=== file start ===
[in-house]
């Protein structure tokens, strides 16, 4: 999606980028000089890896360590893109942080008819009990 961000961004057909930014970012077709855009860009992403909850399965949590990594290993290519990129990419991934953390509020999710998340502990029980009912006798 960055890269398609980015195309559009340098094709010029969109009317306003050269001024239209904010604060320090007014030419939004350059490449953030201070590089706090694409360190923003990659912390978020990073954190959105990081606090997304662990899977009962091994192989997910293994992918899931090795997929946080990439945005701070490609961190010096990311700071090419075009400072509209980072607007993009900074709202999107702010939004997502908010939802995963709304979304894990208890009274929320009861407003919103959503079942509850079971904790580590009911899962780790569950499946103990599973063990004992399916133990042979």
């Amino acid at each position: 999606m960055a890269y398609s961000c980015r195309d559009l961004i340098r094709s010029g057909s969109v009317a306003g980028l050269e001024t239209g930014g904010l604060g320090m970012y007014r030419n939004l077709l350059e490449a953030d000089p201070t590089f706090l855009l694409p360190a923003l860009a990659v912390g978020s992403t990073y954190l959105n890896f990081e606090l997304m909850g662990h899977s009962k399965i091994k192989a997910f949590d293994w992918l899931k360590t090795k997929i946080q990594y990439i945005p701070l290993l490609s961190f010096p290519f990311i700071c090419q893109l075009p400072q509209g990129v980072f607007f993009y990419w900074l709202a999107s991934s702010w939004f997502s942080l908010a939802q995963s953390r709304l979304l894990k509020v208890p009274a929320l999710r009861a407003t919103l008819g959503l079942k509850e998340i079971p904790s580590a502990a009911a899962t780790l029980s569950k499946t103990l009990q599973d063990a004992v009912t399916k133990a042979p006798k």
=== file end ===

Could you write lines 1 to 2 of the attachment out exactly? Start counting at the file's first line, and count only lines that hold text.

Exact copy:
[in-house]
């Protein structure tokens, strides 16, 4: 999606980028000089890896360590893109942080008819009990 961000961004057909930014970012077709855009860009992403909850399965949590990594290993290519990129990419991934953390509020999710998340502990029980009912006798 960055890269398609980015195309559009340098094709010029969109009317306003050269001024239209904010604060320090007014030419939004350059490449953030201070590089706090694409360190923003990659912390978020990073954190959105990081606090997304662990899977009962091994192989997910293994992918899931090795997929946080990439945005701070490609961190010096990311700071090419075009400072509209980072607007993009900074709202999107702010939004997502908010939802995963709304979304894990208890009274929320009861407003919103959503079942509850079971904790580590009911899962780790569950499946103990599973063990004992399916133990042979």